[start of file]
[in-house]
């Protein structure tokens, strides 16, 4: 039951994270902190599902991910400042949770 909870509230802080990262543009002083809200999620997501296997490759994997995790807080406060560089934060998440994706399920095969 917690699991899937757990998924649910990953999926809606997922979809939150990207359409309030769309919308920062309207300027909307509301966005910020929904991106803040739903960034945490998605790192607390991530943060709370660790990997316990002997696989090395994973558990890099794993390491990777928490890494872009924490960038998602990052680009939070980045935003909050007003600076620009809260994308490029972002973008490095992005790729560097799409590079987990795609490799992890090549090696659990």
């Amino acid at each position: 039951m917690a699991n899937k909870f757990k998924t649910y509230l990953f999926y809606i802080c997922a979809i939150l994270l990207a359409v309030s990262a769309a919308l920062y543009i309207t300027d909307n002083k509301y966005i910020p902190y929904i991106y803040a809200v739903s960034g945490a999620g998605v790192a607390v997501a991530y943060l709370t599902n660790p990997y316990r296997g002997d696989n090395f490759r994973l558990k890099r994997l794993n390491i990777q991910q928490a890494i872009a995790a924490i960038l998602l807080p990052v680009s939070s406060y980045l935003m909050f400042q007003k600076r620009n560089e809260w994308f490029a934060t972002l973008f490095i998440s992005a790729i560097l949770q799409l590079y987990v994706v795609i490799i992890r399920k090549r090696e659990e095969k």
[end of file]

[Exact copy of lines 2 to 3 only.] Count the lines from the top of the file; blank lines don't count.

């Protein structure tokens, strides 16, 4: 039951994270902190599902991910400042949770 909870509230802080990262543009002083809200999620997501296997490759994997995790807080406060560089934060998440994706399920095969 917690699991899937757990998924649910990953999926809606997922979809939150990207359409309030769309919308920062309207300027909307509301966005910020929904991106803040739903960034945490998605790192607390991530943060709370660790990997316990002997696989090395994973558990890099794993390491990777928490890494872009924490960038998602990052680009939070980045935003909050007003600076620009809260994308490029972002973008490095992005790729560097799409590079987990795609490799992890090549090696659990």
């Amino acid at each position: 039951m917690a699991n899937k909870f757990k998924t649910y509230l990953f999926y809606i802080c997922a979809i939150l994270l990207a359409v309030s990262a769309a919308l920062y543009i309207t300027d909307n002083k509301y966005i910020p902190y929904i991106y803040a809200v739903s960034g945490a999620g998605v790192a607390v997501a991530y943060l709370t599902n660790p990997y316990r296997g002997d696989n090395f490759r994973l558990k890099r994997l794993n390491i990777q991910q928490a890494i872009a995790a924490i960038l998602l807080p990052v680009s939070s406060y980045l935003m909050f400042q007003k600076r620009n560089e809260w994308f490029a934060t972002l973008f490095i998440s992005a790729i560097l949770q799409l590079y987990v994706v795609i490799i992890r399920k090549r090696e659990e095969k």